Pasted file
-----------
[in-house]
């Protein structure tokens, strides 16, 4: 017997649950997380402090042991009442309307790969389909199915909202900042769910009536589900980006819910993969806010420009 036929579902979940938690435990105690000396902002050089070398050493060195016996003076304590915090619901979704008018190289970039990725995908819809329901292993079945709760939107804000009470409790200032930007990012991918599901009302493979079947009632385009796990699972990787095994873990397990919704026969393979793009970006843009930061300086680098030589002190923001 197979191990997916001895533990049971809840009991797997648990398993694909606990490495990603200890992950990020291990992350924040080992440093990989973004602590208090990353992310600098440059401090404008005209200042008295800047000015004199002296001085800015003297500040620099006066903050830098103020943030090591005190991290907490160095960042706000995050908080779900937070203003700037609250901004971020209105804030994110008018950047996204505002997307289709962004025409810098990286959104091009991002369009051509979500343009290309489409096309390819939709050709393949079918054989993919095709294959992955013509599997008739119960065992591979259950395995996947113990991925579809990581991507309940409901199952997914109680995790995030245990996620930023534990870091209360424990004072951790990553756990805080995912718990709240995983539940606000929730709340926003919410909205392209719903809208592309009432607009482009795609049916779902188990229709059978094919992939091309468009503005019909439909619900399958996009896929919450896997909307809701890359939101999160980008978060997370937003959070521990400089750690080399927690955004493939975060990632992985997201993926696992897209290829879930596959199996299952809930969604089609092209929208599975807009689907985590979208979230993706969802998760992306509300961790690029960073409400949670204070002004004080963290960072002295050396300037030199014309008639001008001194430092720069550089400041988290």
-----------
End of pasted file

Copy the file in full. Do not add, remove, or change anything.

[in-house]
């Protein structure tokens, strides 16, 4: 017997649950997380402090042991009442309307790969389909199915909202900042769910009536589900980006819910993969806010420009 036929579902979940938690435990105690000396902002050089070398050493060195016996003076304590915090619901979704008018190289970039990725995908819809329901292993079945709760939107804000009470409790200032930007990012991918599901009302493979079947009632385009796990699972990787095994873990397990919704026969393979793009970006843009930061300086680098030589002190923001 197979191990997916001895533990049971809840009991797997648990398993694909606990490495990603200890992950990020291990992350924040080992440093990989973004602590208090990353992310600098440059401090404008005209200042008295800047000015004199002296001085800015003297500040620099006066903050830098103020943030090591005190991290907490160095960042706000995050908080779900937070203003700037609250901004971020209105804030994110008018950047996204505002997307289709962004025409810098990286959104091009991002369009051509979500343009290309489409096309390819939709050709393949079918054989993919095709294959992955013509599997008739119960065992591979259950395995996947113990991925579809990581991507309940409901199952997914109680995790995030245990996620930023534990870091209360424990004072951790990553756990805080995912718990709240995983539940606000929730709340926003919410909205392209719903809208592309009432607009482009795609049916779902188990229709059978094919992939091309468009503005019909439909619900399958996009896929919450896997909307809701890359939101999160980008978060997370937003959070521990400089750690080399927690955004493939975060990632992985997201993926696992897209290829879930596959199996299952809930969604089609092209929208599975807009689907985590979208979230993706969802998760992306509300961790690029960073409400949670204070002004004080963290960072002295050396300037030199014309008639001008001194430092720069550089400041988290």